Beyond illusion of control: an interpretative phenomenological analysis of gambling in the context of information technology

Parke, A. and Griffiths, M.D. ORCID: 0000-0001-8880-6524, 2012. Beyond illusion of control: an interpretative phenomenological analysis of gambling in the context of information technology. Addiction Research and Theory, 20 (3), pp. 250-260. ISSN 1606-6359

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Abstract

Previously, it was widely accepted that commercial gambling operates at a negative expected utility, and those individuals who believe to have influence over gambling outcomes to the extent of being consistently profitable were likely to have erroneous cognitive biases. The relationship between cognitive biases, such as illusion of control, and persistent gambling has been demonstrated in multiple studies. Recent explorative research has proposed that many individuals perceive that via application of information technology (IT) there is scope to influence gambling outcomes, to the extent of becoming consistently profitable. The objective of this study was to explore how the proposed concept of profitable, controlled gambling via IT is affecting how individuals understand and execute their gambling behaviour. This study used Interpretative Phenomenological Analysis (IPA) and aimed to produce a detailed understanding of how the concept affects gambling attitudes, behaviour and experiences of seven adult, frequent gamblers. The IPA produced three super-ordinate themes accounting for impact of IT on their gambling attitudes and experiences: Maturational Developments, ‘I’ve Had My Own Epiphany’, and ‘There Are Much More Lucrative and Secure Ways to Make Money With Less Effort’. The implications of the emergent themes on gambling behaviour are discussed in detail, with particular reference to their relationship to responsible gambling behaviour.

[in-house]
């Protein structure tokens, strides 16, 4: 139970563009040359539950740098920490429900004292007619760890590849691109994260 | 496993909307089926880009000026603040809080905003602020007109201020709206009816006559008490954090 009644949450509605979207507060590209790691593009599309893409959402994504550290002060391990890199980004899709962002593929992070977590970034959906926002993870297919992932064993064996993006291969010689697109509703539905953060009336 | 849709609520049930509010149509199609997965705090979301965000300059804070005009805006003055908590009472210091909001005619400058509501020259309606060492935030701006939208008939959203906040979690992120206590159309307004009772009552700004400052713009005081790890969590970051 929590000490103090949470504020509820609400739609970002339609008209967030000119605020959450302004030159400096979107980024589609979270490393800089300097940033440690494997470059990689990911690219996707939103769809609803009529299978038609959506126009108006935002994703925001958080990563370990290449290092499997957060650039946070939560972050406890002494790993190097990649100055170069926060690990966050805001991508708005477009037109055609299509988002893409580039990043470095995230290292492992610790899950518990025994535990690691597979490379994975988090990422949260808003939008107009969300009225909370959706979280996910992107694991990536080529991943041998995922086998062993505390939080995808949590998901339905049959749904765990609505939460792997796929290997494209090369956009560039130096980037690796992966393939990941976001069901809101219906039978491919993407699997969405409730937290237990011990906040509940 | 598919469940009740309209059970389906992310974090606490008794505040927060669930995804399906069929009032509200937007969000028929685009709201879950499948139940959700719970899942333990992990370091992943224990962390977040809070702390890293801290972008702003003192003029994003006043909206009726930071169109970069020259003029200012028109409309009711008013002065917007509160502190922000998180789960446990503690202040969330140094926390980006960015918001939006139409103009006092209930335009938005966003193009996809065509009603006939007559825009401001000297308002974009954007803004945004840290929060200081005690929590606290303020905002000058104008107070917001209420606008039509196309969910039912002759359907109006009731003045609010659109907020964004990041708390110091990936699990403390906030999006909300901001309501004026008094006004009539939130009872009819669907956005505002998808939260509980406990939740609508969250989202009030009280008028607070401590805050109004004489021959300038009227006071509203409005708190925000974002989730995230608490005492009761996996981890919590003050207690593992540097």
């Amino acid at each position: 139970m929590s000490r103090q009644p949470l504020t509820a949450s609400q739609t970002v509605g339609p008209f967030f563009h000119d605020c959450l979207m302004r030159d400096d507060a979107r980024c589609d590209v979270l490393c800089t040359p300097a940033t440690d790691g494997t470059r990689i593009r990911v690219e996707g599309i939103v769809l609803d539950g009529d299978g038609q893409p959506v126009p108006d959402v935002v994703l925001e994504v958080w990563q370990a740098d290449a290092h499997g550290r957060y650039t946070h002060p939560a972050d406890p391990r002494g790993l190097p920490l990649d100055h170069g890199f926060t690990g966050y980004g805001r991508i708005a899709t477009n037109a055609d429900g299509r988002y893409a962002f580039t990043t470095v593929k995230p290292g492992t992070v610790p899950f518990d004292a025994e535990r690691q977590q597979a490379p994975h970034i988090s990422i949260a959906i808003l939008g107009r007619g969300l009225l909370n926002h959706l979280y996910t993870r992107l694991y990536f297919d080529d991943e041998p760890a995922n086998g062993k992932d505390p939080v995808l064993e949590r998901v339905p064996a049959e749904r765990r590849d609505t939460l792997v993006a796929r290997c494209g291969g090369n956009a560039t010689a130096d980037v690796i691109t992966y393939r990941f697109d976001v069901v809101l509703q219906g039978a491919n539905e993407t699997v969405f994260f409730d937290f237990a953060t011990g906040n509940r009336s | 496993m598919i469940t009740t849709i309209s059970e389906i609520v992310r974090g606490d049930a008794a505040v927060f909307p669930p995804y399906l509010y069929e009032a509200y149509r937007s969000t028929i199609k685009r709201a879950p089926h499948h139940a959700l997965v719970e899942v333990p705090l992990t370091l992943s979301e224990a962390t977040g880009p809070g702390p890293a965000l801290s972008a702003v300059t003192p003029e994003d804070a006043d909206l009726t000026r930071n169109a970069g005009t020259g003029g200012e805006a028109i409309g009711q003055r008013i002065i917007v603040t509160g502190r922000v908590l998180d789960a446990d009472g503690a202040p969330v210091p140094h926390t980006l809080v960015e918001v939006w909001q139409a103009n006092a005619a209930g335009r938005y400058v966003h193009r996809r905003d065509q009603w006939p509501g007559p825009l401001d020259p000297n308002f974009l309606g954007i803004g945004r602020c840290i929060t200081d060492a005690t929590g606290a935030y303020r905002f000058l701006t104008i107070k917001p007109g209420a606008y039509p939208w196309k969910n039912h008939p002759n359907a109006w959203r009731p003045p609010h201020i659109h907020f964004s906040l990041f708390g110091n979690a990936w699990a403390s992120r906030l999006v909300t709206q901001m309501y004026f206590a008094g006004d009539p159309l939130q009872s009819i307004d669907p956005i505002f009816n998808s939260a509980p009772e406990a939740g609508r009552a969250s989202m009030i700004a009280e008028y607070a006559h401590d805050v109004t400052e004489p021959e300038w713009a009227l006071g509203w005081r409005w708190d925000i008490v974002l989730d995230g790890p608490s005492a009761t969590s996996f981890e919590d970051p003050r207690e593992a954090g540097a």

Item Type: Journal article
Publication Title: Addiction Research and Theory
Creators: Parke, A. and Griffiths, M.D.
Publisher: Taylor & Francis
Date: 2012
Volume: 20
Number: 3
ISSN: 1606-6359
Divisions: Schools > School of Social Sciences
Depositing User: EPrints Services
Date Added: 09 Oct 2015 11:12
Last Modified: 09 Jun 2017 13:52
URI: http://irep.ntu.ac.uk/id/eprint/24327

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